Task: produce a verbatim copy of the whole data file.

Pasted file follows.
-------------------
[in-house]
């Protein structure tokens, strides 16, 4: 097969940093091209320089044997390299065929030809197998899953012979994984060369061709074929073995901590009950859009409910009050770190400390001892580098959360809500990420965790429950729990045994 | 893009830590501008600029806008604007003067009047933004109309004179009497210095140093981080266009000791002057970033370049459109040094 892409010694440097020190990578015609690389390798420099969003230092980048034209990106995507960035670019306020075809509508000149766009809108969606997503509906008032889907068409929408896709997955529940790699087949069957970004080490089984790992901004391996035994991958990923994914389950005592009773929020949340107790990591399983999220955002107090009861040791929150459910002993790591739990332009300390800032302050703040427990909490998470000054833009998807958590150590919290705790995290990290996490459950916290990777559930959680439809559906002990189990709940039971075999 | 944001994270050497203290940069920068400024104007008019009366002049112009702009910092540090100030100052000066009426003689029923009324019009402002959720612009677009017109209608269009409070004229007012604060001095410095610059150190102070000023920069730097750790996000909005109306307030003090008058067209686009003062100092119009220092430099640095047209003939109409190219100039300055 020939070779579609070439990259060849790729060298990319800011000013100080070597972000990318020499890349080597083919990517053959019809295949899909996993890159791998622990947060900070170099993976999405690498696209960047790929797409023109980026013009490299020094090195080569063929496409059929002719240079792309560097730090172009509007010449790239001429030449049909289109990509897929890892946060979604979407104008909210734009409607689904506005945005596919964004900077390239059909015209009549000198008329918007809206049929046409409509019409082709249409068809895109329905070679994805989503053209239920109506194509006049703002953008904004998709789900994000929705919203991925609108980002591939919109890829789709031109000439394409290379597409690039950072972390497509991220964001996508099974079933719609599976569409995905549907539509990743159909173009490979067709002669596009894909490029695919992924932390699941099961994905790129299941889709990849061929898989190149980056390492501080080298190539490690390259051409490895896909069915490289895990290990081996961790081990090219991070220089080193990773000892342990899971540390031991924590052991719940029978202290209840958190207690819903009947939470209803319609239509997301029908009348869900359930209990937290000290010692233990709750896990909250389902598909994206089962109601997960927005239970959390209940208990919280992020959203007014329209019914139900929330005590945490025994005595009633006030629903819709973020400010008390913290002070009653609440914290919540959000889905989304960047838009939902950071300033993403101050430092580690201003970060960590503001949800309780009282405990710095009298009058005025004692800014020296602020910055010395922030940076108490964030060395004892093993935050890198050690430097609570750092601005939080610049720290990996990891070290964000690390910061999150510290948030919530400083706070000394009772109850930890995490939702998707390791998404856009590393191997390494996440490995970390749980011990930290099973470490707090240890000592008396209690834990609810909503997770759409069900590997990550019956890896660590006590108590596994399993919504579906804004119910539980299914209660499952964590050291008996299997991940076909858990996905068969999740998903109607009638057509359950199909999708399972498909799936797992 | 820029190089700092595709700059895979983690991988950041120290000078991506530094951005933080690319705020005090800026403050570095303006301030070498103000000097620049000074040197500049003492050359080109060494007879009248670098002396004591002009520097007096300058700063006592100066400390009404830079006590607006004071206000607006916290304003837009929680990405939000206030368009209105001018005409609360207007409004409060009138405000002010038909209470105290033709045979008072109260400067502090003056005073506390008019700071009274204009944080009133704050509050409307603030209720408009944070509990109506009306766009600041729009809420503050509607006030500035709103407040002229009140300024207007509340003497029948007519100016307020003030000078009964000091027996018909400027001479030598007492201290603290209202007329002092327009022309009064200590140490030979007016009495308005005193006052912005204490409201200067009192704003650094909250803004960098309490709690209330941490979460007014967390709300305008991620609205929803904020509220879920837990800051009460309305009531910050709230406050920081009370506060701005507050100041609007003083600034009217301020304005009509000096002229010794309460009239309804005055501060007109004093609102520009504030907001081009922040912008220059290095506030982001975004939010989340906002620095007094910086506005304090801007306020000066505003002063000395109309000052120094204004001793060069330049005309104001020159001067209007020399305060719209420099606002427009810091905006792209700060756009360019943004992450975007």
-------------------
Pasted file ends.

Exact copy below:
[in-house]
């Protein structure tokens, strides 16, 4: 097969940093091209320089044997390299065929030809197998899953012979994984060369061709074929073995901590009950859009409910009050770190400390001892580098959360809500990420965790429950729990045994 | 893009830590501008600029806008604007003067009047933004109309004179009497210095140093981080266009000791002057970033370049459109040094 892409010694440097020190990578015609690389390798420099969003230092980048034209990106995507960035670019306020075809509508000149766009809108969606997503509906008032889907068409929408896709997955529940790699087949069957970004080490089984790992901004391996035994991958990923994914389950005592009773929020949340107790990591399983999220955002107090009861040791929150459910002993790591739990332009300390800032302050703040427990909490998470000054833009998807958590150590919290705790995290990290996490459950916290990777559930959680439809559906002990189990709940039971075999 | 944001994270050497203290940069920068400024104007008019009366002049112009702009910092540090100030100052000066009426003689029923009324019009402002959720612009677009017109209608269009409070004229007012604060001095410095610059150190102070000023920069730097750790996000909005109306307030003090008058067209686009003062100092119009220092430099640095047209003939109409190219100039300055 020939070779579609070439990259060849790729060298990319800011000013100080070597972000990318020499890349080597083919990517053959019809295949899909996993890159791998622990947060900070170099993976999405690498696209960047790929797409023109980026013009490299020094090195080569063929496409059929002719240079792309560097730090172009509007010449790239001429030449049909289109990509897929890892946060979604979407104008909210734009409607689904506005945005596919964004900077390239059909015209009549000198008329918007809206049929046409409509019409082709249409068809895109329905070679994805989503053209239920109506194509006049703002953008904004998709789900994000929705919203991925609108980002591939919109890829789709031109000439394409290379597409690039950072972390497509991220964001996508099974079933719609599976569409995905549907539509990743159909173009490979067709002669596009894909490029695919992924932390699941099961994905790129299941889709990849061929898989190149980056390492501080080298190539490690390259051409490895896909069915490289895990290990081996961790081990090219991070220089080193990773000892342990899971540390031991924590052991719940029978202290209840958190207690819903009947939470209803319609239509997301029908009348869900359930209990937290000290010692233990709750896990909250389902598909994206089962109601997960927005239970959390209940208990919280992020959203007014329209019914139900929330005590945490025994005595009633006030629903819709973020400010008390913290002070009653609440914290919540959000889905989304960047838009939902950071300033993403101050430092580690201003970060960590503001949800309780009282405990710095009298009058005025004692800014020296602020910055010395922030940076108490964030060395004892093993935050890198050690430097609570750092601005939080610049720290990996990891070290964000690390910061999150510290948030919530400083706070000394009772109850930890995490939702998707390791998404856009590393191997390494996440490995970390749980011990930290099973470490707090240890000592008396209690834990609810909503997770759409069900590997990550019956890896660590006590108590596994399993919504579906804004119910539980299914209660499952964590050291008996299997991940076909858990996905068969999740998903109607009638057509359950199909999708399972498909799936797992 | 820029190089700092595709700059895979983690991988950041120290000078991506530094951005933080690319705020005090800026403050570095303006301030070498103000000097620049000074040197500049003492050359080109060494007879009248670098002396004591002009520097007096300058700063006592100066400390009404830079006590607006004071206000607006916290304003837009929680990405939000206030368009209105001018005409609360207007409004409060009138405000002010038909209470105290033709045979008072109260400067502090003056005073506390008019700071009274204009944080009133704050509050409307603030209720408009944070509990109506009306766009600041729009809420503050509607006030500035709103407040002229009140300024207007509340003497029948007519100016307020003030000078009964000091027996018909400027001479030598007492201290603290209202007329002092327009022309009064200590140490030979007016009495308005005193006052912005204490409201200067009192704003650094909250803004960098309490709690209330941490979460007014967390709300305008991620609205929803904020509220879920837990800051009460309305009531910050709230406050920081009370506060701005507050100041609007003083600034009217301020304005009509000096002229010794309460009239309804005055501060007109004093609102520009504030907001081009922040912008220059290095506030982001975004939010989340906002620095007094910086506005304090801007306020000066505003002063000395109309000052120094204004001793060069330049005309104001020159001067209007020399305060719209420099606002427009810091905006792209700060756009360019943004992450975007």